Little Red Fox explains its tipping policy:
At Little Red Fox, we don’t have a waitstaff and we pay all of our employees full wages, so we don’t have a horse in this race. However, we do want to take this opportunity to share one of our core values: treating everyone on our staff equally. One of the ways that translates into daily life at LRF is how we pool and share tips throughout every department in the store.
They go on to explain their expectations of customers:
Tipping is never required. We pay our staff fair and competitive wages. But we do want to take this opportunity to thank all of our loyal patrons for their dedicated support since day one and to share with complete transparency where tips go.
Little Red Fox provides counter service. As it mentions, tipping in this case is encouraged but not required to bring its workers up to at least the standard minimum wage because they are already there.
But for restaurant servers, bartenders and other tipped non-government workers, the current minimum hourly wage is $3.33. The current standard minimum wage in the District is $12.50.
Here is Initiative 77 as seen on the ballot:
If enacted, this initiative will
- Gradually increase the minimum wage in DC to $15/hr by 2020
- Gradually increase the minimum wage for tipped employees so that they receive the same minimum wage directly from their employer as other employees by 2026
- Beginning 2021, require that minimum wage increase yearly in proportion to increase in the Consumer Price Index
- Minimum wage increases under this referendum will not apply to DC government employees or employees of DC government contractors.
Some local news organizations, including the Washington City Paper and WAMU, have worked hard to cover this issue and bring some clarity to the discussion.
WAMU has a comprehensive look at benefits, costs, shortcomings, and what happens if the referendum does and does not get voters’ approval on June 19th.
As the City Paper notes, there is some fear in the restaurant industry. Some owners are warning the referendum’s passage will mean an end to their business. Some wait staff say they’re doing quite well in the current system. Meanwhile, supporters of Initiative 77 see inequities in tipping, citing evidence that white servers do better than people of color, male servers earn more than women. And women, they say, are less likely to complain of sexual harassment from customers, lest it jeopardize their earnings.
And WAMU reports:
When tipped workers don’t earn at least $12.50 an hour after tips – calculated based on a weekly average – employers are legally obligated to make up the rest.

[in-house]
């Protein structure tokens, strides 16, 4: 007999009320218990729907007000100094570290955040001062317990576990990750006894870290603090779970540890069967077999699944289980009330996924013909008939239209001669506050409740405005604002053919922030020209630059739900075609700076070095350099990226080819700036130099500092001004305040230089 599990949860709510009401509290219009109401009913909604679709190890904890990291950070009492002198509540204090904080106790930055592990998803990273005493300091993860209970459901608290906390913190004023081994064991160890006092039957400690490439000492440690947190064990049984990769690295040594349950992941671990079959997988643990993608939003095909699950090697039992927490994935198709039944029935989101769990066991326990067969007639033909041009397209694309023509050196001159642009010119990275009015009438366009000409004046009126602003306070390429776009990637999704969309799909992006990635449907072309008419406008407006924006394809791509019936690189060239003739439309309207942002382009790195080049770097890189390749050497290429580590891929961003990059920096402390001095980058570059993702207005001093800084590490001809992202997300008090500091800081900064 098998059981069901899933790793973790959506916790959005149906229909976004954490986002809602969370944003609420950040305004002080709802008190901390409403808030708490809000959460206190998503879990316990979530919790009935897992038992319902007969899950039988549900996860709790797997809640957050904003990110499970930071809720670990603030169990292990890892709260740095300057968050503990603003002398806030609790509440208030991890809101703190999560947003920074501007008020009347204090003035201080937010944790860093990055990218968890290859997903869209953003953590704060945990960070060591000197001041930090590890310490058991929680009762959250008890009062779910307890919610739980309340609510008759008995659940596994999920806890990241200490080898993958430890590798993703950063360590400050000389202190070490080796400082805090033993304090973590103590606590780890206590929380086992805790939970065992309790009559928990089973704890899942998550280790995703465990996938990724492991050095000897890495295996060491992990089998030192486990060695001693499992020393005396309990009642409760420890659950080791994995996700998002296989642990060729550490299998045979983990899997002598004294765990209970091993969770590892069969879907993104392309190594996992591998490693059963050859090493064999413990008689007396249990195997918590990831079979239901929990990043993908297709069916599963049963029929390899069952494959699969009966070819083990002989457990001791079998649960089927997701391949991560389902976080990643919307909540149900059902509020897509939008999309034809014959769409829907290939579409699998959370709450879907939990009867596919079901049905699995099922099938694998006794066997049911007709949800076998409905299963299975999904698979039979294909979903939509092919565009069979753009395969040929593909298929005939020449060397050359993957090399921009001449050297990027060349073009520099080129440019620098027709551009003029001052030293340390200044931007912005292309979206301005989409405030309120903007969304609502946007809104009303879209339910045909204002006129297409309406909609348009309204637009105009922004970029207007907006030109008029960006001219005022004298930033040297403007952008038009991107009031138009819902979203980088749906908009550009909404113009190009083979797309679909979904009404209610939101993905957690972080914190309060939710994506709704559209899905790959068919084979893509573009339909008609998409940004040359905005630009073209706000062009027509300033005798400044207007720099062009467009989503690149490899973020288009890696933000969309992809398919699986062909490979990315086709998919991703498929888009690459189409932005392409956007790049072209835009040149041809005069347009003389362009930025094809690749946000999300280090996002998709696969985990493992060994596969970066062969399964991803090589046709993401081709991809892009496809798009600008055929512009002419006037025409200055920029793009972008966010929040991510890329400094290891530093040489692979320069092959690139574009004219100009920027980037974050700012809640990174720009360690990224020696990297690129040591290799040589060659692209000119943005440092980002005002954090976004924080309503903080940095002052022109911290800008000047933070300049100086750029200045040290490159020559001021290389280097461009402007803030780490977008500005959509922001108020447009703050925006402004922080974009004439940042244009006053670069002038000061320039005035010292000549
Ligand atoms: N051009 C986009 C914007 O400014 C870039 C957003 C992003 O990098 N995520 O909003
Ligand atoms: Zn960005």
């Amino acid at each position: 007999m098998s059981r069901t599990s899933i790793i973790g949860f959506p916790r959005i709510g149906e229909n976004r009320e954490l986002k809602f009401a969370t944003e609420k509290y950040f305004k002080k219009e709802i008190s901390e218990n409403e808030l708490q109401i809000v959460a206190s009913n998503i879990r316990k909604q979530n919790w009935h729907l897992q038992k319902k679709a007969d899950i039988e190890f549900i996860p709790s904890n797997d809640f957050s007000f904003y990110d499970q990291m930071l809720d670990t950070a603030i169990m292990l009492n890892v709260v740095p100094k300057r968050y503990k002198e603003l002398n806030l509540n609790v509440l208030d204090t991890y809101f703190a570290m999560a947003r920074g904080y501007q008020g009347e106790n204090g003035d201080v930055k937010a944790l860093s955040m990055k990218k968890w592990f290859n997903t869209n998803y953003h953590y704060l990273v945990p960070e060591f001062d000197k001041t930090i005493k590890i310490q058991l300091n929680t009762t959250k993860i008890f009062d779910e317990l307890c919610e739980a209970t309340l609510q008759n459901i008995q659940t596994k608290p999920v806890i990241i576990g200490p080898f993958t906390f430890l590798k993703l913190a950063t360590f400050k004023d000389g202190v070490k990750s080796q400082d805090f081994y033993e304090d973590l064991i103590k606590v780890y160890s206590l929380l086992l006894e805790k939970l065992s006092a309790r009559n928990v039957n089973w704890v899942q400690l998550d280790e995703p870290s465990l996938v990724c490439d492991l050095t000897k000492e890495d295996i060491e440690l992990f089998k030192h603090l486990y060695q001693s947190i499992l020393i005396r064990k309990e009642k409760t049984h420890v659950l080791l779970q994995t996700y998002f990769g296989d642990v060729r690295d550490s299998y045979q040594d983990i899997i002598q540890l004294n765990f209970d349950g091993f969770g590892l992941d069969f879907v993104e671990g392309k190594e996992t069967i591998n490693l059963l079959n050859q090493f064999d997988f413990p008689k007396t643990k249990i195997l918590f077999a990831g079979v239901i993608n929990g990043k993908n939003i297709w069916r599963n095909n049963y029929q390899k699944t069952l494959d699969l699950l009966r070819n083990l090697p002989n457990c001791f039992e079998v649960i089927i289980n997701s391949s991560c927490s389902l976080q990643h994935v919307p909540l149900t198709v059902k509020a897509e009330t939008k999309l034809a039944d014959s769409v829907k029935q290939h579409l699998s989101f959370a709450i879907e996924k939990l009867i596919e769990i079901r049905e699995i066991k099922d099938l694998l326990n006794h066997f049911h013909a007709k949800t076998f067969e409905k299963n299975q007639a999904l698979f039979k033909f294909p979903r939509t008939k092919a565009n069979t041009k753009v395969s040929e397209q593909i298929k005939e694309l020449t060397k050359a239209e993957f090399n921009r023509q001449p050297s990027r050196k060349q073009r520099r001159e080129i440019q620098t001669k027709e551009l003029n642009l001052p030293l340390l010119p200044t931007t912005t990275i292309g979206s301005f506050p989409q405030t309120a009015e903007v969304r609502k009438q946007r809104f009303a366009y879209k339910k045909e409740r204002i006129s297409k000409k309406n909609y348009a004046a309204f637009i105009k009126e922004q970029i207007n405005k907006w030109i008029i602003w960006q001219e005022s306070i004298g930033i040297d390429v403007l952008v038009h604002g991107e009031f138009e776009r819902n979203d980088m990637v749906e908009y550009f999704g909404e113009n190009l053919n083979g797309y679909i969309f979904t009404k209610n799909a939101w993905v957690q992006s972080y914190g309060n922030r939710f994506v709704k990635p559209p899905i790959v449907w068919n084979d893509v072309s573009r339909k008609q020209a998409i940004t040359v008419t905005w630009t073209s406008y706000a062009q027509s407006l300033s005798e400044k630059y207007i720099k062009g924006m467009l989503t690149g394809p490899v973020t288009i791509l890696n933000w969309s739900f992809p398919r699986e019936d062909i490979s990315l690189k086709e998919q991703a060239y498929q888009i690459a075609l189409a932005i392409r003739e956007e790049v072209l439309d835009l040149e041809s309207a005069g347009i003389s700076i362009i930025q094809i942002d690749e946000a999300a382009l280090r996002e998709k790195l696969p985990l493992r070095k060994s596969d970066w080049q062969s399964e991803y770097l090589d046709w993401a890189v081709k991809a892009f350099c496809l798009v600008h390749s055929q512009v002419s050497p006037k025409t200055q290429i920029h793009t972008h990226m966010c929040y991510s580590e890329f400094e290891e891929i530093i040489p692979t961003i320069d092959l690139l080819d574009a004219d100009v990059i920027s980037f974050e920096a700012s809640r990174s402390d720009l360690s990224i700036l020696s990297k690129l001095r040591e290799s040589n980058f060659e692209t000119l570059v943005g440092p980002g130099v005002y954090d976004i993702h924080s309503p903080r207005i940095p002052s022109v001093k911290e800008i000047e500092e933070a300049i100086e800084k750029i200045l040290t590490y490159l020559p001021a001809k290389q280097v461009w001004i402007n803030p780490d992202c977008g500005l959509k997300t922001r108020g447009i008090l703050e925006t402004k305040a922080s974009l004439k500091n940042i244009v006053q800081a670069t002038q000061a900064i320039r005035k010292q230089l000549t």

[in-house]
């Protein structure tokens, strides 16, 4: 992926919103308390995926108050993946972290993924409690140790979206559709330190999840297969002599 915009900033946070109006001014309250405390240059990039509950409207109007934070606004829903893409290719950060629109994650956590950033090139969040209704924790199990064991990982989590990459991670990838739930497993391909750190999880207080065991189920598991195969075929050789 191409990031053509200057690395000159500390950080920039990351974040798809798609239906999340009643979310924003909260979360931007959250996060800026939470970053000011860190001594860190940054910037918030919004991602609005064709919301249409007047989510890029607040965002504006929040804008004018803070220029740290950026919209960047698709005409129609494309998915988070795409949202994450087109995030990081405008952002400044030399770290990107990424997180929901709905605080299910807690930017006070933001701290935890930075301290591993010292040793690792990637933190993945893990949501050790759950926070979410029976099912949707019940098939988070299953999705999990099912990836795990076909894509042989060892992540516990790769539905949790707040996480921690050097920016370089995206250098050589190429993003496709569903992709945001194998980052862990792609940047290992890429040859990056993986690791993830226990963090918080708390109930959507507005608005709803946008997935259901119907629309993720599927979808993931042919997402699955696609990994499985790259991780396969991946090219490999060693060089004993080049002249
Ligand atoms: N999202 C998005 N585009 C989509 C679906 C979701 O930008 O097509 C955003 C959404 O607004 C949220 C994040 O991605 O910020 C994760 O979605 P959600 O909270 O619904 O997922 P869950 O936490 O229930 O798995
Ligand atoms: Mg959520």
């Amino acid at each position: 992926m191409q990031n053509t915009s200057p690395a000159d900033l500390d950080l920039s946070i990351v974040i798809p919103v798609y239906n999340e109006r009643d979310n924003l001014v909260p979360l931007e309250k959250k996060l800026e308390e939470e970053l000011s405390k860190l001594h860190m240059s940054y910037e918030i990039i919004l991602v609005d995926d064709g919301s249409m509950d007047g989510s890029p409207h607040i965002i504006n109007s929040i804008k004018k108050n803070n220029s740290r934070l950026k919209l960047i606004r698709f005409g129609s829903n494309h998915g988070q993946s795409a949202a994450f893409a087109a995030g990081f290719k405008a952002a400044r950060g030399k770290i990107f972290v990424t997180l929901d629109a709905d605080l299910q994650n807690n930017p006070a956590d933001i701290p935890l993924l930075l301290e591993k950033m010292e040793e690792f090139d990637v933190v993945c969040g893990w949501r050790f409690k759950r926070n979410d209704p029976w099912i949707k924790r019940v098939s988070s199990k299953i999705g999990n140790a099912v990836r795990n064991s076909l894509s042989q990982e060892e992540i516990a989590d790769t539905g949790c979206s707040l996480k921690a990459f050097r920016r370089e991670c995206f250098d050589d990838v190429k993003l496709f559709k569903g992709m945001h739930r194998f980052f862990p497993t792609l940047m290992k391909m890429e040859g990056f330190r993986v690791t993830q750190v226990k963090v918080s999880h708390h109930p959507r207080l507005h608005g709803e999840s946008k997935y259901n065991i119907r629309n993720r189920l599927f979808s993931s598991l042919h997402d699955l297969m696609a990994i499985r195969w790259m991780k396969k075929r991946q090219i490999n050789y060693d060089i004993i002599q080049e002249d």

However, reporting and tracking tips is incredibly complex and leaves room for abuse on either side. The employer can underpay. The employee can underreport.
Under the new legislation, the employer would eventually have to pay at least the standard minimum wage to all workers, regardless of tips earned. This is much more transparent system.
Just to be clear: This referendum does not do away with tipping. Should Initiative 77 pass, restaurateurs’ options would include:
- Allowing tipping to continue
- No tipping and introduce a mandatory service charge
- No tipping with increase in pricing that takes into consideration service
- Introducing mandatory pooling of tips
According to research on customer satisfaction at restaurants that use the first three options:
- Restaurants receive lower online customer ratings when they eliminate tipping,
- Online customer ratings decline more when tipping is replaced with service-charges than when it is replaced with service-inclusive-pricing, and
- Less expensive restaurants experience greater declines in online customer ratings when replacing tipping with either alternative than do more expensive restaurants.
These findings provide a strong argument for the retention of tipping, especially among lower- and mid-tier restaurants.
Finally, when voting in the June 19th primary election, your ballot could be full of choices (Democrat) or limited to this initiative (independent). The District has same-day voter registration, so there’s no reason not to exercise your rights. Your vote counts.